One of the restaurants that opened in 2019 that is still getting a lot of attention is famous for its menu of fresh, hand-pulled noodles.
Kung Fu Noodle had a soft open in mid-January and has been quickly growing a steady following of fans. The restaurant had a “formal opening” on March 14 and is one worth a visit if you haven’t been there yet.
The very modest west Kettering restaurant that seats just 22, is housed in a location that doesn’t begin to indicate the delicious delights that lie inside.
It has the Happy Asian food market on one side and Capri Lanes on the other and is a place you would most certainly drive by without a passing glance if you weren’t aware of the glorious, springy noodles awaiting on the other side of the door. When you finally walk through its doors, the decor is simple and unimpressive. Just know that the noodles and dumplings are vibrant and juicy.
The restaurant specializes in handmade Lanzhou noodles, full of flavor and history with origins that date back to China’s Tang Dynasty more than 2,000 years ago. Lanzhou, the capital of the Gansu province in northwest China, is the namesake for one of China’s most popular noodle dishes and one of the best on the menu at Kung Fu Noodle.
The classic aromatic Lanzhou beef noodle soup has a pile of hand-stretched noodles topped with braised beef, sliced white radish, green garlic and cilantro ($11.95 for a regular portion, $14.95 for the large). It’s warm, tangy, satisfyingly simple and sure to become a favorite.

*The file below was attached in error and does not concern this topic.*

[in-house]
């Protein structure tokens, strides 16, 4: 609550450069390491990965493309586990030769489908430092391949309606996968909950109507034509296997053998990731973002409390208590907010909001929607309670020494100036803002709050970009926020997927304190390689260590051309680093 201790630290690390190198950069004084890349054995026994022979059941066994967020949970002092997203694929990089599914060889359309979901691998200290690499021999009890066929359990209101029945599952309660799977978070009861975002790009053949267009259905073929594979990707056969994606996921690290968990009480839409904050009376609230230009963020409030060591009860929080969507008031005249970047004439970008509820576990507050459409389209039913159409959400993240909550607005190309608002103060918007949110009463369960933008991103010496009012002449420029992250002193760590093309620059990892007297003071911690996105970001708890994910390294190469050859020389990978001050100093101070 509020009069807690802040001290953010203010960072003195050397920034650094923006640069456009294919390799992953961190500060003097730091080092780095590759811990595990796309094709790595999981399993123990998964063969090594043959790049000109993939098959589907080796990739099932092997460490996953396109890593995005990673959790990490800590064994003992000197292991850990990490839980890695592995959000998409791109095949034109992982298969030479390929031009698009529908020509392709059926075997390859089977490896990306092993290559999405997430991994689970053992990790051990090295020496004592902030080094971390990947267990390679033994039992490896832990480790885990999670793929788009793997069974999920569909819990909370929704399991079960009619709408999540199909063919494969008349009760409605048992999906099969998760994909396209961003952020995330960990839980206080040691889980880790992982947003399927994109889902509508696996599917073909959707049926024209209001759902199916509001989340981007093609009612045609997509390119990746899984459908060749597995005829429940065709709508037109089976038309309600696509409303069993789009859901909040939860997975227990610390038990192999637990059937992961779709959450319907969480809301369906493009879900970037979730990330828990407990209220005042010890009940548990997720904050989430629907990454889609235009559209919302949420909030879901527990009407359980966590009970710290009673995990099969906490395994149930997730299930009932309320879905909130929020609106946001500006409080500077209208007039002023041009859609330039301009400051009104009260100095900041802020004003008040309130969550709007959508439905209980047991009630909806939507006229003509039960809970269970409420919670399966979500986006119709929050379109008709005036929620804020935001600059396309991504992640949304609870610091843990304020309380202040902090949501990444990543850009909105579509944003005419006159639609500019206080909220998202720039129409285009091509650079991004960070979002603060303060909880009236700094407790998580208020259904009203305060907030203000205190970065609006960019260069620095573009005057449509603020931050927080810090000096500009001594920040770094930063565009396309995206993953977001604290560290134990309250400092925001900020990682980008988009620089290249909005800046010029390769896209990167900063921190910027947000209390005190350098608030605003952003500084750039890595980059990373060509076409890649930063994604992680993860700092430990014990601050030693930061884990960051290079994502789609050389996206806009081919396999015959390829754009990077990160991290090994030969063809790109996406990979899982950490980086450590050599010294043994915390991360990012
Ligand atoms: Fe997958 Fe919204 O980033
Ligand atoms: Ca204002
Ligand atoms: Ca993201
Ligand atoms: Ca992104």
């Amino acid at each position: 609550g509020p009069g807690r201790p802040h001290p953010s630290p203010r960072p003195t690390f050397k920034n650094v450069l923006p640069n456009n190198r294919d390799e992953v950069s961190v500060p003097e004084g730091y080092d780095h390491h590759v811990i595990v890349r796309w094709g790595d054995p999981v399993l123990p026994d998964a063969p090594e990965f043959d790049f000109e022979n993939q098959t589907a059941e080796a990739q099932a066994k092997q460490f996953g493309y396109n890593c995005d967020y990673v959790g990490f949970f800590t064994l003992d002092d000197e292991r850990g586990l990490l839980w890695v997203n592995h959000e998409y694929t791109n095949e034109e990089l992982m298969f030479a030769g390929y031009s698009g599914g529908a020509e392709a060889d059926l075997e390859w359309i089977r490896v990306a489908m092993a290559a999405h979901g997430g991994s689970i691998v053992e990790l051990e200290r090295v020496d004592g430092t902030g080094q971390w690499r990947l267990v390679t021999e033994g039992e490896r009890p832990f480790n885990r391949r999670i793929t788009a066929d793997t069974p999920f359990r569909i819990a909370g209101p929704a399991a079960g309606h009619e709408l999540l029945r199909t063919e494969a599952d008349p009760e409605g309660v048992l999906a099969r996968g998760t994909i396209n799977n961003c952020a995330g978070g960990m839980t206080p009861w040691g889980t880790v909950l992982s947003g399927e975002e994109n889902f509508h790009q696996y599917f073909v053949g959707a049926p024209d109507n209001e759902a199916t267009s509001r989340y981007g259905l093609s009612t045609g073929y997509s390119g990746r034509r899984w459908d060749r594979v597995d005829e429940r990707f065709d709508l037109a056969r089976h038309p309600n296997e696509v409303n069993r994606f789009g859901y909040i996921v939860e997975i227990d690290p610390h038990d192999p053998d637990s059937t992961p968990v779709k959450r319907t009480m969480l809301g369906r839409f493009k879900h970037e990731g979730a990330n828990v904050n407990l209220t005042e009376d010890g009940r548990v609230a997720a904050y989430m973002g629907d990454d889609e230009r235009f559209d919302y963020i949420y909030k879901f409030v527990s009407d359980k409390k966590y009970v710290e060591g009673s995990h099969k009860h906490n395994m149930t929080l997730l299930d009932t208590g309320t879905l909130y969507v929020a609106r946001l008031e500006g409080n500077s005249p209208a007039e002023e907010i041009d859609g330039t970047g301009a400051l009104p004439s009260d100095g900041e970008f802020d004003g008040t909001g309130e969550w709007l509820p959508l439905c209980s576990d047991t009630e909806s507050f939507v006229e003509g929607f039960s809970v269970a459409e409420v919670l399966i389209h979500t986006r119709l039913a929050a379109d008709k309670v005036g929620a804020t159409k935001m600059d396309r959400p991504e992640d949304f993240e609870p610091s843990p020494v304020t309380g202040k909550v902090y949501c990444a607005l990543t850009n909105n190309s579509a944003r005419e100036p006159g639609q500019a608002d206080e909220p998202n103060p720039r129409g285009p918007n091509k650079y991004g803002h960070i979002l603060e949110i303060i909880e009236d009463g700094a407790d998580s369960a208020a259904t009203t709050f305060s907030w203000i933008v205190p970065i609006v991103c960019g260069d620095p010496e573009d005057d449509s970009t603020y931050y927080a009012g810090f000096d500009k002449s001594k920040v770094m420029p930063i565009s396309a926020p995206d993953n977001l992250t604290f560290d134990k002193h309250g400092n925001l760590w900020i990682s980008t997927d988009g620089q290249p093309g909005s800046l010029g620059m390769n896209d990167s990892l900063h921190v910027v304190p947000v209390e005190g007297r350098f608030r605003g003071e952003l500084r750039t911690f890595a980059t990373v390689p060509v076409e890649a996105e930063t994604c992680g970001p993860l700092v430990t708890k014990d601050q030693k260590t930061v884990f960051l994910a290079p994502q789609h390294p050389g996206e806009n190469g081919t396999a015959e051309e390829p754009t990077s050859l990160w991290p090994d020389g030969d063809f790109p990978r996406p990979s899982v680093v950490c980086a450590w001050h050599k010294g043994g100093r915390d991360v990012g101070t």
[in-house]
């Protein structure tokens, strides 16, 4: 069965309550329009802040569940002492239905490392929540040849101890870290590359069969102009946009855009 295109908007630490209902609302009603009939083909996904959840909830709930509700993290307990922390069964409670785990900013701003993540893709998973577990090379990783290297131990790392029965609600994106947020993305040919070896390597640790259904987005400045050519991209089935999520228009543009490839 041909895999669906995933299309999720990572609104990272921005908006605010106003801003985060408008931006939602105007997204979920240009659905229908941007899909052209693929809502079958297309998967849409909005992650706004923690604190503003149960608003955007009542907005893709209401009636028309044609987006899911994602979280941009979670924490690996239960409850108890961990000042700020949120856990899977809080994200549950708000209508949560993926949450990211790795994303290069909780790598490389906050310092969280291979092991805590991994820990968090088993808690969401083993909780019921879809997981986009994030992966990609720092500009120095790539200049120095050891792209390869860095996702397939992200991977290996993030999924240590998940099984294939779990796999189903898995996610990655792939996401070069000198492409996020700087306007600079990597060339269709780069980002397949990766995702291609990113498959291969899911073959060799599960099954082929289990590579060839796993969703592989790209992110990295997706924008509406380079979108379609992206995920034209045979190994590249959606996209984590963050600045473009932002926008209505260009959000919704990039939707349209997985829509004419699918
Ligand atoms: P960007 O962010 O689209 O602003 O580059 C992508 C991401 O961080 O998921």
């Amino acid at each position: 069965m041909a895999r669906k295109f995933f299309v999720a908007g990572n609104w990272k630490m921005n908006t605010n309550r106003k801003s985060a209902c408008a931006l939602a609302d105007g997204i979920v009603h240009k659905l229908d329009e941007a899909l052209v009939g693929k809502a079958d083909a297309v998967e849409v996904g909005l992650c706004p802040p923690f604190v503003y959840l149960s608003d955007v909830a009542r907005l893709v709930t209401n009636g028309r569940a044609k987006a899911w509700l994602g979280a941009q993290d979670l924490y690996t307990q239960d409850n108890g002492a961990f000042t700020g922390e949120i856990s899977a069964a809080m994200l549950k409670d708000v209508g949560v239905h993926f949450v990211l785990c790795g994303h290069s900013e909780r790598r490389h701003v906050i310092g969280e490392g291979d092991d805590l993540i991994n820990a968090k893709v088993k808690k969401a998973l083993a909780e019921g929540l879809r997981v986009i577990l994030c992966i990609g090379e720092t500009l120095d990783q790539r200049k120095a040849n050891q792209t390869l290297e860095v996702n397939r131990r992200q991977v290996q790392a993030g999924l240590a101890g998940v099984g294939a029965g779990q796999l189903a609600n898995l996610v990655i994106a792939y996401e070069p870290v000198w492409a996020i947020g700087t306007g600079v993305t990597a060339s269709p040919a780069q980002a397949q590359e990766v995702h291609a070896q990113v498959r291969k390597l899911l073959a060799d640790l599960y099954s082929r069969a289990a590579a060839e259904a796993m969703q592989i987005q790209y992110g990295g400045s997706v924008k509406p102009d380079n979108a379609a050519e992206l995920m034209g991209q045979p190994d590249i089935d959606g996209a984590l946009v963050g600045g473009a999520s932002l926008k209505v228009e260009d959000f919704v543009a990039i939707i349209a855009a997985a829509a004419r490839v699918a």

The authentic goodness continues throughout the menu.
The braised beef noodle soup ($11.95, $14.95) is savory, rich and tender with chunks of braised beef, carrot and tomato in a full-flavored seasoned broth.
Sausage stir-fried noodles ($9.95 for lunch, $12.95 for dinner) are filling and satisfying thanks to a pile of noodles mixed with zucchini squash, carrots, onions, eggs and sausage. You can get chicken, pork or vegetable stir fried noodles if sausage isn’t for you.
The restaurant’s specialties include steamed cold noodles ($8 with ground pork added for an additional $1), Kung Fu mung bean noodle ($6.50), thin vermicelli noodle in chicken broth ($6.50), thick vermicelli noodles in chicken broth ($8) a fantastic chicken broth wonton soup ($10.95) and, the restaurant’s delightful Dan Dan noodles ($6.50), which is my favorite new obsession dish. These kicky noodles mixed with fine ground pork, pickled long string beans, sesame paste and spicy garlic sauce are totally wonderful and addictive.
I ate this dish so quickly I found myself slurping uncontrollably during moments of clarity before I was lured back in with reckless abandon.
Across the board everything I have tried so far featured a good portion that was priced right, and most importantly, tasted authentically delicious.
Order pot stickers to start ($5.50) that can give you a sense of the magic that is about to happen with the main course is served. Any that are leftover when your soup is served can be dunked into the broth.
Consider finishing with an order of the Chinese donuts ($2) if your sweet tooth is in the mood.
The menu isn’t massive, but it doesn’t need to be. It’s been edited to execute well on what it offers.
It’s a simple restaurant with simple dishes that should not be underestimated. This is a spot that satisfies.